Don't feel bad at all about that Sam. The Horsehead Nebula (IC 434 & B33) is a very difficult target. Keep trying but it will probably take a bigger 'scope and you to have more experience as an observer. When ever you attempt it, make sure you identify the Flame Nebula (NGC 2024) first. There is a bit of a guide to observing the Horsehead in the January 2009 edition of Australian Sky & Telescope you might find useful. A H-Beta filter is very, very helpful in apertures of 30cm and over and if you don't have one a UHC filter is next best. OIII filter will kill it stone-dead. There is no (well, almost none) doubly ionised Oxygen present in the emission spectrum.

Quote:
Originally Posted by Jeeps View Post
6) Had a good scan around the area north of the southern cross and came across a few clusters such as NGC 3766. Some of these were full of red, blue, white stars. Very clear and not a hint of disturbance/twinkle.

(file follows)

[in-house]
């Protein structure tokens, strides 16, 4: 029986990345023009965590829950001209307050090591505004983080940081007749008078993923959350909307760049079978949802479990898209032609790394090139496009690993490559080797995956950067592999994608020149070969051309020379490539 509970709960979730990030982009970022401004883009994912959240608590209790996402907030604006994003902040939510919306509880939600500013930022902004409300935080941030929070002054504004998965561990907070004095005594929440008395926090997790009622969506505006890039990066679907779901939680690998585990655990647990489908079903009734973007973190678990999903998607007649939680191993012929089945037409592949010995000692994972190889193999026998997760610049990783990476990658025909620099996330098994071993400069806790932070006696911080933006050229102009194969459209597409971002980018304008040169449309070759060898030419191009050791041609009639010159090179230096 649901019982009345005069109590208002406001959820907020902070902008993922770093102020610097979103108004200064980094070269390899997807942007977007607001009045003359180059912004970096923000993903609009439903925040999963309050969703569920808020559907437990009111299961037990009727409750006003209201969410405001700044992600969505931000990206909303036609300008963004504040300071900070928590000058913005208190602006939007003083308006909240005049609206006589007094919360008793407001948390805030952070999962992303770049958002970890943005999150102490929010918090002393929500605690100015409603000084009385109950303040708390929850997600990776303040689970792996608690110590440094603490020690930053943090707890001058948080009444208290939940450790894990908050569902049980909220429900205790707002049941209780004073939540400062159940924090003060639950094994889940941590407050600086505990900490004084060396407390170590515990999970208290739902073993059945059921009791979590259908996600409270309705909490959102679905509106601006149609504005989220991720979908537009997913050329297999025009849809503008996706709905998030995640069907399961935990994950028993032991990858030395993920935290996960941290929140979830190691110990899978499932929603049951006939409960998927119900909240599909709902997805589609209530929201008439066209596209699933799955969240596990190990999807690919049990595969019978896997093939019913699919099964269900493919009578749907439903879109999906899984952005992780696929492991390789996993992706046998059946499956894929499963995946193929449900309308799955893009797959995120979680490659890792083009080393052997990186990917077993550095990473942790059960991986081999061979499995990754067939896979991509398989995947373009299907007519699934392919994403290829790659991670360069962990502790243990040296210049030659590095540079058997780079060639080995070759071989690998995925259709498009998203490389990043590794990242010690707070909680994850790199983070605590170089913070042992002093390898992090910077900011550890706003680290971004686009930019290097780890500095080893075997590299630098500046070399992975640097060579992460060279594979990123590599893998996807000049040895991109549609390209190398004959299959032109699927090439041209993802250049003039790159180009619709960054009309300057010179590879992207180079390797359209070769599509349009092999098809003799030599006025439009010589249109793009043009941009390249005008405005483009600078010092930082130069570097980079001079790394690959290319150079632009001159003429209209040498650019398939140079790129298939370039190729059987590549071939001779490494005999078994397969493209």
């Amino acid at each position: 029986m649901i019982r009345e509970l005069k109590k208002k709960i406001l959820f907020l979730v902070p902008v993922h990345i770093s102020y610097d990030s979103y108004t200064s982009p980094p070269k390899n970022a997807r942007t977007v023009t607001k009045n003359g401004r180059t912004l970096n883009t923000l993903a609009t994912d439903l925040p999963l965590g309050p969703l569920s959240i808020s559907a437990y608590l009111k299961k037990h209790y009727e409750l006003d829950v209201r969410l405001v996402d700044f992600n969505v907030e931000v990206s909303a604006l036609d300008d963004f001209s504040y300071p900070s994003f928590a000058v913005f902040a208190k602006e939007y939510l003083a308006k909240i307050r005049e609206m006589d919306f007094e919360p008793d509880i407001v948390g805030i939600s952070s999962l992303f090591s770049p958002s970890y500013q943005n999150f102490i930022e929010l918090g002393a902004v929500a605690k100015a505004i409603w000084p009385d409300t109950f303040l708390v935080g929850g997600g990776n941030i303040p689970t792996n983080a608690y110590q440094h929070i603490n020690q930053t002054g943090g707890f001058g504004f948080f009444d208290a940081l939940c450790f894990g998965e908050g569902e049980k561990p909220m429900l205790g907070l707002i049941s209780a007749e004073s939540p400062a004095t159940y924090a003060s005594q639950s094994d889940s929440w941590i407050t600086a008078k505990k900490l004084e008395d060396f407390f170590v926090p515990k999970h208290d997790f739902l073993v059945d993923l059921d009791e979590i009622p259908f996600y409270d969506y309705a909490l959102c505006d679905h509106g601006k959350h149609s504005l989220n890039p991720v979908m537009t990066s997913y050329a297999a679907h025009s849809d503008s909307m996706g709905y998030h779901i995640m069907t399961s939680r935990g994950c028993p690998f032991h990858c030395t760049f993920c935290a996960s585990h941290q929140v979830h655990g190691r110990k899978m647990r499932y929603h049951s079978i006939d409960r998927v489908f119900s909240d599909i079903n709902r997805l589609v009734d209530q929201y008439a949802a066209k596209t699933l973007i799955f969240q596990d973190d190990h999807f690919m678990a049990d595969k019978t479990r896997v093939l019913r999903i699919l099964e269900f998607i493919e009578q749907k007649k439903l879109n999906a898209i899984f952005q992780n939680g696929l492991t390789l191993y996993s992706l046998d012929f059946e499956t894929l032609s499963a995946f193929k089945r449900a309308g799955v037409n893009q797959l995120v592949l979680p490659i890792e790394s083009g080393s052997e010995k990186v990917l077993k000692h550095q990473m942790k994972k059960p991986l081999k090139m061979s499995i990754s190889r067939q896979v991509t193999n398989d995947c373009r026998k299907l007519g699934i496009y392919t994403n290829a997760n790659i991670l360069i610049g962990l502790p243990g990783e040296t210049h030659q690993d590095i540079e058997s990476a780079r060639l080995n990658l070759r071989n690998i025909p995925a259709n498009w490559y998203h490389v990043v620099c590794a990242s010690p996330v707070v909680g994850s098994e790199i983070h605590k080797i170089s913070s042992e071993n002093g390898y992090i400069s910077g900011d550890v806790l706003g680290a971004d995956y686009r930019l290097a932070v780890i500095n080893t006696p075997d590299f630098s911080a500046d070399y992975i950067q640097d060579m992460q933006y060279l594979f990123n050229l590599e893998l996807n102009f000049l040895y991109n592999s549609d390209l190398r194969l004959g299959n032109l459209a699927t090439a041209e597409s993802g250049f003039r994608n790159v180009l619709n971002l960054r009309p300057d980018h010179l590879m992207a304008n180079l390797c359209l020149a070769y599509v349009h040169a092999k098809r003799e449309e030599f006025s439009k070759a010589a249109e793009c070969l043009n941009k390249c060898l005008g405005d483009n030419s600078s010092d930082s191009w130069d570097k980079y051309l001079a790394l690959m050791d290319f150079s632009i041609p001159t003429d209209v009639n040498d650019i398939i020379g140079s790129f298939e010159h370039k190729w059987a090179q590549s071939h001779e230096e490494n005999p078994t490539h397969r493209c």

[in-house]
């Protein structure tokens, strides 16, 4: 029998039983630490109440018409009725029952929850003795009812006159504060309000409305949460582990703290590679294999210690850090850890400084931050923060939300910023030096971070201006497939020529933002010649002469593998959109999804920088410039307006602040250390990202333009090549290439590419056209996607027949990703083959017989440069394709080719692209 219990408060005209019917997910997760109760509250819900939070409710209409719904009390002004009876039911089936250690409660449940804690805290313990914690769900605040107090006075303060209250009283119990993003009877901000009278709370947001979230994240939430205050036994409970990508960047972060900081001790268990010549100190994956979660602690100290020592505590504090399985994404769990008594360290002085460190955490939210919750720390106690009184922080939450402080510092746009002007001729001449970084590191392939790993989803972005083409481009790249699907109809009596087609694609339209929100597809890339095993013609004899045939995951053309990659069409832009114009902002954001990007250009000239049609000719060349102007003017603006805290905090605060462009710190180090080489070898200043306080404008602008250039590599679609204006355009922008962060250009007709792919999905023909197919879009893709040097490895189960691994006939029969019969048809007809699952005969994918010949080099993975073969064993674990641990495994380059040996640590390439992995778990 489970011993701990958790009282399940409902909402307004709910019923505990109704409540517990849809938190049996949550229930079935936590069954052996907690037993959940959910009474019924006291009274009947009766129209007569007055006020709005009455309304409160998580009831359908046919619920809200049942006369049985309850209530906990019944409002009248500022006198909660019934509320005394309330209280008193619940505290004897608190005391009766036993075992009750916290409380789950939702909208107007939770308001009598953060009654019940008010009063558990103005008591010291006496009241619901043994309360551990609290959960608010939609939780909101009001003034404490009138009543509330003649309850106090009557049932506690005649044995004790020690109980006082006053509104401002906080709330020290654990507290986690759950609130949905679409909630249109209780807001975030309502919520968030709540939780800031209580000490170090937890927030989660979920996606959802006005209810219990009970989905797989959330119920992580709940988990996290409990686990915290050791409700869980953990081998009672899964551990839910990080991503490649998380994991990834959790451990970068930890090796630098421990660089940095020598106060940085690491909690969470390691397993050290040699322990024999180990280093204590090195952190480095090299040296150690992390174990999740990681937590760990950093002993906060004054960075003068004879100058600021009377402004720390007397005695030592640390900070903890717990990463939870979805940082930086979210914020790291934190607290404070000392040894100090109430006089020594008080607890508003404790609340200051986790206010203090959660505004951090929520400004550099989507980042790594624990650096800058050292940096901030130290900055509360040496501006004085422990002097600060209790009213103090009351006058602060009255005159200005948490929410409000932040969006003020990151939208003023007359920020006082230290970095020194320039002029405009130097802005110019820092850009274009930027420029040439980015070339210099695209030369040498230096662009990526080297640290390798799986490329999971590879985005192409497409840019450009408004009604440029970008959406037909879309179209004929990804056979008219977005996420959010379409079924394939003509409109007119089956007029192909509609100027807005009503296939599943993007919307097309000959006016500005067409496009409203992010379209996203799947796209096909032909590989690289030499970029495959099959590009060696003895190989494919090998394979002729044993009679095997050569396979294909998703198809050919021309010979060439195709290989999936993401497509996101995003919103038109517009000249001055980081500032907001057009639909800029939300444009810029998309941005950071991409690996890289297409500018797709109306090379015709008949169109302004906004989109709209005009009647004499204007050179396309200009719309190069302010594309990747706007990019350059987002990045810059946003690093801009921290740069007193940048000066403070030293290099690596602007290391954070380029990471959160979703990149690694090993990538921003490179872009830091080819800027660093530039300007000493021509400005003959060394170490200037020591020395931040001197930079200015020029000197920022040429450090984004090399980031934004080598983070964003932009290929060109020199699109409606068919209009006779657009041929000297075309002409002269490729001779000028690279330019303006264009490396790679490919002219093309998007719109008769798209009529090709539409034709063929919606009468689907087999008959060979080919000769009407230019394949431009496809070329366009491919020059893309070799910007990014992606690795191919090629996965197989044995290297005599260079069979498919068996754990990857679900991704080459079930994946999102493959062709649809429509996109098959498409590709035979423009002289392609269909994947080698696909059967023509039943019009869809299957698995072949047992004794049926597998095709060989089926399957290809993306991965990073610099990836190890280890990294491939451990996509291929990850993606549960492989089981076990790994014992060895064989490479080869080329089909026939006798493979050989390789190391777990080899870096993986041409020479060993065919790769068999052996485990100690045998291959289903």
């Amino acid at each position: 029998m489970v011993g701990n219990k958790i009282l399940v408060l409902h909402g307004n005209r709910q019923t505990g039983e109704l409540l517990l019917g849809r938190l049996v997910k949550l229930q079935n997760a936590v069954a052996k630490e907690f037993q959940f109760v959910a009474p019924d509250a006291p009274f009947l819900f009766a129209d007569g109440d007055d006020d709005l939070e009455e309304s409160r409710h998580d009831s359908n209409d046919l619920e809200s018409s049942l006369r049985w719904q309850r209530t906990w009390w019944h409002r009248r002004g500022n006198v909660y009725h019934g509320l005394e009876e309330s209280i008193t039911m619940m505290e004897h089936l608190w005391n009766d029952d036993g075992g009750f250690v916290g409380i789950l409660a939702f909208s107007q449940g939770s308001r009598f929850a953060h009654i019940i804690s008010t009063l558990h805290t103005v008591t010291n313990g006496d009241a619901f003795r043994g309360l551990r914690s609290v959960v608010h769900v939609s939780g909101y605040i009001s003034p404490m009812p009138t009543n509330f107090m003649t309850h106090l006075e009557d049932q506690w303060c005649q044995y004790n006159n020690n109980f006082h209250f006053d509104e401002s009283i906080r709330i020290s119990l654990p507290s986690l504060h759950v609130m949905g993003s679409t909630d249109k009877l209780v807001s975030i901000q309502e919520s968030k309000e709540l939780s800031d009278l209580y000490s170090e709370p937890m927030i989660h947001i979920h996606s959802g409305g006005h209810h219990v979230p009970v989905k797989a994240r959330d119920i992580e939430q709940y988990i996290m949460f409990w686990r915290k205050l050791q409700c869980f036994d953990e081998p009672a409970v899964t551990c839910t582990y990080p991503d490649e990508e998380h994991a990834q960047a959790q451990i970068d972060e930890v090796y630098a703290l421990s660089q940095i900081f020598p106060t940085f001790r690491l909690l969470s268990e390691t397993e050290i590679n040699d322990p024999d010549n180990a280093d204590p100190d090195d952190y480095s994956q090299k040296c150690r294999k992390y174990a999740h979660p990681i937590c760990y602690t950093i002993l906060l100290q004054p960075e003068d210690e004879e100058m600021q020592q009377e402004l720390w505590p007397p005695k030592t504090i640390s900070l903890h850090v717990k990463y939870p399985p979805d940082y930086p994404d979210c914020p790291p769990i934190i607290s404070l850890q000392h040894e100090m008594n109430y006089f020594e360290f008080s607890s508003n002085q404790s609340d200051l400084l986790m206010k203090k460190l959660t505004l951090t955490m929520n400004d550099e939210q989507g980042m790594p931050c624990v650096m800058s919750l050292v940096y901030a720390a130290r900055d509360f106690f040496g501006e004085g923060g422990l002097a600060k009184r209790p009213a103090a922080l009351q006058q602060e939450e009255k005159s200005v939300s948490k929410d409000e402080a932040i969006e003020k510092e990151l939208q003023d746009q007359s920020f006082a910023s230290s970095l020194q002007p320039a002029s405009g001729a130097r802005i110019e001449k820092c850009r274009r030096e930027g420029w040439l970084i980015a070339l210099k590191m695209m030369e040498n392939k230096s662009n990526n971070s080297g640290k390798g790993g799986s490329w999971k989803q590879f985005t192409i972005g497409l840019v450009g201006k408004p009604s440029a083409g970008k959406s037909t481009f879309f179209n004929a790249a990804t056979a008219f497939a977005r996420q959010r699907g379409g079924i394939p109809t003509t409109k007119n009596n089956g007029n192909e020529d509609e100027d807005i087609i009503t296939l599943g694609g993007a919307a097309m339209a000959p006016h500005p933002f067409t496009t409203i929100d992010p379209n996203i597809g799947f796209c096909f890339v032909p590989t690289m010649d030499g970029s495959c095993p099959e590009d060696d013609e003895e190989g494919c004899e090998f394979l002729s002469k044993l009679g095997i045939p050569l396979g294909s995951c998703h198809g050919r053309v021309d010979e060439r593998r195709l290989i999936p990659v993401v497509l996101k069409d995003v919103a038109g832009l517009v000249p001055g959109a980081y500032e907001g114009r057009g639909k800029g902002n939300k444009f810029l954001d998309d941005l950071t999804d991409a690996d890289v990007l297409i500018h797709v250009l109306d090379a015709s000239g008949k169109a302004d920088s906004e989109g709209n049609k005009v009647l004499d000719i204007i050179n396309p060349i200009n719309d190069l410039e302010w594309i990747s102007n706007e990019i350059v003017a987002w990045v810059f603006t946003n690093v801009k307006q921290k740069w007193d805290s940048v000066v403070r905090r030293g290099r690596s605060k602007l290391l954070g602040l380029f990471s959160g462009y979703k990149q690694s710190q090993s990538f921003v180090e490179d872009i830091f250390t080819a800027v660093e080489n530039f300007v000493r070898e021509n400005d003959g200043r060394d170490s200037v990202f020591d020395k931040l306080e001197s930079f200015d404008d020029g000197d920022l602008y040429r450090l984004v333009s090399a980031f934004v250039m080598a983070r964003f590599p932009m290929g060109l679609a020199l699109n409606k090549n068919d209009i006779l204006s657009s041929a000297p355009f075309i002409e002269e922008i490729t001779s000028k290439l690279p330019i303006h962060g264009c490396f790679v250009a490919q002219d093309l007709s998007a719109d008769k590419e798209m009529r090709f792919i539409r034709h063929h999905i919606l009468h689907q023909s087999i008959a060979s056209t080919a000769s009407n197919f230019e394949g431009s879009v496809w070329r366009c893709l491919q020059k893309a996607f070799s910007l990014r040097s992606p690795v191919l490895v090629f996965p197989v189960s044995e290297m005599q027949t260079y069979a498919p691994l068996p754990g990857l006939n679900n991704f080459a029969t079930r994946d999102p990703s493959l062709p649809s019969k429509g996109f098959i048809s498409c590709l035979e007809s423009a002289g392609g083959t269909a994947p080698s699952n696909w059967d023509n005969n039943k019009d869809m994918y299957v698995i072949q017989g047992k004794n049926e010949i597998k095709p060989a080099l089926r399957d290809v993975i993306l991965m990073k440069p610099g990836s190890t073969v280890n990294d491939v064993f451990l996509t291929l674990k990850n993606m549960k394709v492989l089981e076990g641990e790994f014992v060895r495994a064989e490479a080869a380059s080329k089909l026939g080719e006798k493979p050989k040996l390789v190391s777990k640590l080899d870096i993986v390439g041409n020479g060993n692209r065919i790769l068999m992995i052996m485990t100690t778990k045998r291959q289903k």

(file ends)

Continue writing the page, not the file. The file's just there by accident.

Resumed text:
NGC 3766 is a superb and often overlooked cluster and has several red (giant/supergiant) stars in it. One of the most colourful clusters in the sky. NGC 3293 is also very colourful. The latter is my favourite O.C of all (do I hear cries of "heretic ??")

Quote:
Originally Posted by Jeeps View Post
7) I then looked further up with just my eyes and above the crux and the above mentioned star clusters i could see more bright hazy/fuzzy milky way. Pointed the scope there and to my surprise is was filled with some sort of nebula. I assume it was NGC 3293 & 3324 but i can't be sure as there was so much nebulosity and dark lanes it took a while to take it all in and Stellarium doesn't show this . I put the OIII filter on my 20mm and just took it all in. This was really quite a surprise, i have not been able to identify which nebula it is with stellarium and i am quite blown away by how clear the dark lanes were. It rivalled the Tarantula neb that's for sure!